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Details of Grant 

EPSRC Reference: EP/X018385/1
Title: Scaff-Net: 3 Dimensional multiphoton polymerisation printed scaffolds for medium throughput recording from stem cell derived human cortical networks.
Principal Investigator: Parri, Dr HR
Other Investigators:
Researcher Co-Investigators:
Project Partners:
Department: College of Health and Life Sciences
Organisation: Aston University
Scheme: Standard Research - NR1
Starts: 01 October 2022 Ends: 29 February 2024 Value (£): 201,118
EPSRC Research Topic Classifications:
Tissue engineering
EPSRC Industrial Sector Classifications:
No relevance to Underpinning Sectors
Related Grants:
Panel History:
Panel DatePanel NameOutcome
21 Jun 2022 New Horizons 2021 Full Proposal Panel Announced
23 Jun 2022 New Horizons Biomedical and Chemical Engineering Panel June 2022 Announced
Summary on Grant Application Form
A major growing threat to human health, quality of life and society is that of neurological and neurodegenerative diseases. The annual cost of treating brain conditions in the EU is estimated at ~798 billion Euros, with brain disorders such as depression, bipolar disorder, epilepsy and dementia affecting about 165 million Europeans or 1 in 3 people (European Commission).

There is a need for drug treatments and therapies for such conditions, however, advance is hampered by the lack of suitable methods to test and screen potentially useful molecules. One major problem is that most research traditionally has been conducted using animal tissues such as rat or mouse brains or cultured neurons from these animals. However, it seems that human brain cells responses and their connections in many ways may be different to mouse neurons. Another problem is that although cells can be cultured and investigated over a period of weeks or months they are usually grown on flat surfaces for testing by scientists and the pharmaceutical industry, which is totally different to the way that they grow in the brain.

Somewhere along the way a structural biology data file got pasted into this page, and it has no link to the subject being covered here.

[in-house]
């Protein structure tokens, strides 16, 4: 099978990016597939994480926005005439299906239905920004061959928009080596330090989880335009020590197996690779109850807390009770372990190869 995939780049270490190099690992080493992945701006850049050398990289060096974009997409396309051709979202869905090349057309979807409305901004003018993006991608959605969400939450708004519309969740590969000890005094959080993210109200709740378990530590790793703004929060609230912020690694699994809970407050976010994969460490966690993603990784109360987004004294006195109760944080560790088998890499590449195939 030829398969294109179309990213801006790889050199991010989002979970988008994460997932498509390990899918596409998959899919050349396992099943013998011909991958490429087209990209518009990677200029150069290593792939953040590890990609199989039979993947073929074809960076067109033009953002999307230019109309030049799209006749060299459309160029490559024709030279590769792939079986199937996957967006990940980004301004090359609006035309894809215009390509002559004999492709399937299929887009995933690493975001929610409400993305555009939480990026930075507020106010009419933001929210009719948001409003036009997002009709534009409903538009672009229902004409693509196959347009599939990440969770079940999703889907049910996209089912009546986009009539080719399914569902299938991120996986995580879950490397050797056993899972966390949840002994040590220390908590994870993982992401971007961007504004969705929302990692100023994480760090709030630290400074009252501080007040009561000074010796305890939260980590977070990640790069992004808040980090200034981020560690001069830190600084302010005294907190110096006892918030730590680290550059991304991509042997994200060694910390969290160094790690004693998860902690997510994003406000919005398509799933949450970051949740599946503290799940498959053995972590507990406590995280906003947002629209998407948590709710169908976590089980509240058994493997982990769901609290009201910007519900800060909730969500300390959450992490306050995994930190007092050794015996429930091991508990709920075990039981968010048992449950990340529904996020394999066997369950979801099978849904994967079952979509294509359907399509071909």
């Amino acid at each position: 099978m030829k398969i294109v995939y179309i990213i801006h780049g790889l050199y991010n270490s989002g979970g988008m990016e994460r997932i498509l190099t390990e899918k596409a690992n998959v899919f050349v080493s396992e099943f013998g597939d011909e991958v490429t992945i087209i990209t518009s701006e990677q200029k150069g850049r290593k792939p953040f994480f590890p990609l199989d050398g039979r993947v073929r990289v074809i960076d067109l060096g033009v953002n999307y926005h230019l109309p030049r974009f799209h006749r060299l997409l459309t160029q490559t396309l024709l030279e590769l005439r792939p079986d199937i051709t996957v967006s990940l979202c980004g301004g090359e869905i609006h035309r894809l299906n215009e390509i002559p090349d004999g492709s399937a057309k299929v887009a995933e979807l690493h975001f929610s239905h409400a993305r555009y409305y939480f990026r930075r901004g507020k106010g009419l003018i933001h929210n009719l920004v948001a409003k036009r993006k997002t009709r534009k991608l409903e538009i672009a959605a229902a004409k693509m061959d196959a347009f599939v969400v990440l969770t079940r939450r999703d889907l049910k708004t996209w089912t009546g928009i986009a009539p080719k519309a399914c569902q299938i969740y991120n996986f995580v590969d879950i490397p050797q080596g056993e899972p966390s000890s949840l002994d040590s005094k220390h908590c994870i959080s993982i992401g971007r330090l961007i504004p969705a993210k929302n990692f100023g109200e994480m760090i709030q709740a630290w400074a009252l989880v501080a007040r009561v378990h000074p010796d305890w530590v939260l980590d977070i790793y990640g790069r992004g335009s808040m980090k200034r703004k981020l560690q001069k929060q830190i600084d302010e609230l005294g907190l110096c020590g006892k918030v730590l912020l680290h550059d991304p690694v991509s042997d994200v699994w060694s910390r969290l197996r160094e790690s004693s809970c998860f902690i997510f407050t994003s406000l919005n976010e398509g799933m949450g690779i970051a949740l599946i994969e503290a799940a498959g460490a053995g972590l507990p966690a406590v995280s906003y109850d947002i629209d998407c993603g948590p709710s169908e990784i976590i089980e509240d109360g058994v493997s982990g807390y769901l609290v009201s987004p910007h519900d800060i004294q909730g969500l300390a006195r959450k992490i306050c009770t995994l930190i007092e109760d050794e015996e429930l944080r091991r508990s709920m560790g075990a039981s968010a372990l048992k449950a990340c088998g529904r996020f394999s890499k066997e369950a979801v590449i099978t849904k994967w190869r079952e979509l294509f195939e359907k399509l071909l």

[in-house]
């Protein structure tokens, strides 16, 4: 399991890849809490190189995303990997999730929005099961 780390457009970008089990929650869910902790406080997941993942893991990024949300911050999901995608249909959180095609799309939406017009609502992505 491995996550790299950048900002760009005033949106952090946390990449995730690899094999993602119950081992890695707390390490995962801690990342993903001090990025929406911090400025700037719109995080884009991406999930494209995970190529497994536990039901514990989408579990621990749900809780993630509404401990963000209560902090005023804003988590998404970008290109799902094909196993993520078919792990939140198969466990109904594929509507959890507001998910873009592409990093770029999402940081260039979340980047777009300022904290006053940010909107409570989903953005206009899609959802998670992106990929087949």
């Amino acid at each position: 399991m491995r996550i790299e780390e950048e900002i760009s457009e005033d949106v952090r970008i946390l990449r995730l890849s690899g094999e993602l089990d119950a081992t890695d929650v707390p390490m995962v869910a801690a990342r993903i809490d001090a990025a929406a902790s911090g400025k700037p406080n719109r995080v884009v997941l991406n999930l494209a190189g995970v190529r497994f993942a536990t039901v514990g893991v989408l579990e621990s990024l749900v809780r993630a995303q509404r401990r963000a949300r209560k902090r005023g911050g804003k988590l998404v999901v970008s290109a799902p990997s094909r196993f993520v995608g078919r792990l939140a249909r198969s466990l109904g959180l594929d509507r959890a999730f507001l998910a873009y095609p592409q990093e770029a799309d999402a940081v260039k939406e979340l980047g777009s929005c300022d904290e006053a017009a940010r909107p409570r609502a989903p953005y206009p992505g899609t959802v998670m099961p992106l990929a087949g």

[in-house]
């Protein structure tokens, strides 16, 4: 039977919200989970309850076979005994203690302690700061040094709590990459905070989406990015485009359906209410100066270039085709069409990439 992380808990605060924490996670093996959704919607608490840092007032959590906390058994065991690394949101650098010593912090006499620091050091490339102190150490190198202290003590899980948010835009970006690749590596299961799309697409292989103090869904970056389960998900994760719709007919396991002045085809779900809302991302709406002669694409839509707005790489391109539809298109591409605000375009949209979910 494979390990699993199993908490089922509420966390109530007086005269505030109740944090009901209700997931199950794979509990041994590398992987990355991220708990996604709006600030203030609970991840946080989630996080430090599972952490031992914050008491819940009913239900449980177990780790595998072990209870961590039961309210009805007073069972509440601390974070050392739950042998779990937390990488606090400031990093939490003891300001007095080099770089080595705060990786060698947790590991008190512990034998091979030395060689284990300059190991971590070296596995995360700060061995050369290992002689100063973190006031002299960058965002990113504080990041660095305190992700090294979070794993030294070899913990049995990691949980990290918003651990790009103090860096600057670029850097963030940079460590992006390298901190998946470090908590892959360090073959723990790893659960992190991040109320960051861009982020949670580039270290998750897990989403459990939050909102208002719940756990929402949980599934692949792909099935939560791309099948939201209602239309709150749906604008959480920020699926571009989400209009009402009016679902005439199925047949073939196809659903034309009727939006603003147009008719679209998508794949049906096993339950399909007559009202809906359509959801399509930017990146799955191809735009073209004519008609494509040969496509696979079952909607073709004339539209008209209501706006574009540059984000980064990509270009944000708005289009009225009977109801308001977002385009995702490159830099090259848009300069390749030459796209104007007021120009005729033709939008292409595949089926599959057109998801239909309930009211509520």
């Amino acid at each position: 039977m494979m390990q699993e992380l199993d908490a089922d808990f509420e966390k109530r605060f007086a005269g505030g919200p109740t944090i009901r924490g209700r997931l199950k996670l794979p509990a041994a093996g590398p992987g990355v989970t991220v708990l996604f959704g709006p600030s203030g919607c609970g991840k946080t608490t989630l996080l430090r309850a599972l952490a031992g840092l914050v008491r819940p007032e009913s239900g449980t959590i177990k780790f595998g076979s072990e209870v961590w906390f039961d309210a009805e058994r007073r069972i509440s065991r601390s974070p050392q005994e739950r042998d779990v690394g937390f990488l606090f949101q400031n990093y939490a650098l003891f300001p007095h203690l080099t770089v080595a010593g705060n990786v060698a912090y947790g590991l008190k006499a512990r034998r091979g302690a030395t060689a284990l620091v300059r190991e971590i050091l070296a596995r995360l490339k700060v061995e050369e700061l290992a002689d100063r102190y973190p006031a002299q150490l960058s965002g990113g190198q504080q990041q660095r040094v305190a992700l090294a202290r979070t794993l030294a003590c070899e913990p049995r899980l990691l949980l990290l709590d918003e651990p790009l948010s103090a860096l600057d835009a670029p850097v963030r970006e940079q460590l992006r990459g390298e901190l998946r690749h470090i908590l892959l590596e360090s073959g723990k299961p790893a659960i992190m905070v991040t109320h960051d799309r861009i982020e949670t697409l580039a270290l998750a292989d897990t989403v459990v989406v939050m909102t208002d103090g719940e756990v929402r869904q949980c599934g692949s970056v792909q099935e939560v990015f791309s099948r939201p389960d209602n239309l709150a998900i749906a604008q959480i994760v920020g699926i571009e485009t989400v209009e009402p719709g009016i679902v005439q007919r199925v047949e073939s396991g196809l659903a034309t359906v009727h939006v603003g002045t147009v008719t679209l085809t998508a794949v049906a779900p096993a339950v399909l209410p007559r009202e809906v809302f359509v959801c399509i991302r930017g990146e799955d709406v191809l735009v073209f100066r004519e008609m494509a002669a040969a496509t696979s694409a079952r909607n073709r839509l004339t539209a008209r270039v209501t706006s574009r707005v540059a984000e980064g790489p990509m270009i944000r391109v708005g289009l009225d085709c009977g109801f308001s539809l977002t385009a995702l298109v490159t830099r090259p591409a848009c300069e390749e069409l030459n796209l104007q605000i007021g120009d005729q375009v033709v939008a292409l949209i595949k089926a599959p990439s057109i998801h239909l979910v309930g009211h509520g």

The human brain consists of networks of neurons communicating with each through connections that radiate in all directions in 3 dimensions. The pattern of connections and its complexity is one of the fundamental features that enables human brains to function as they do. Cultures of neuronal networks grown on flat 2D surfaces cannot make the same connections as they would in the living brain, and therefore the activity that they produce will also be different.

To be able to develop drugs and therapies for human conditions, the ideal cell system would be 3 dimensional cultures of human neuronal networks that we could record activity from and test drugs. It would also be ideal if many recordings could be done at the same time from different networks so that many drugs could be tested in a shorter time.

This is what we will achieve with Scaff-Net. Using laser-based technology we will "print" small scaffolds that will support neuronal networks. To obtain human neuronal networks we will use human derived stem cells that come from skin samples. We will grow neurons from the stem cells and culture these on the scaffolds where they will form connected networks. Many of the 2D flat cultures grown today are grown on grids of many small electrodes to record activity. In Scaff-Net we will print a single scaffold and neuronal network on each single electrode of these grids of multi electrode arrays. This will mean that these electrode arrays will be transformed from being able to record at many sites on a single flat 2D culture to be able to record activity from many 3D networks on scaffolds (about 60!) at the same time. This will mean that the testing of drugs can be made quicker, and so therapeutic discoveries will be made quicker. In the future we would expect Scaff-Net devices to have a major impact on the way that drug discovery is conducted and transform the field.

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Organisation Website: http://www.aston.ac.uk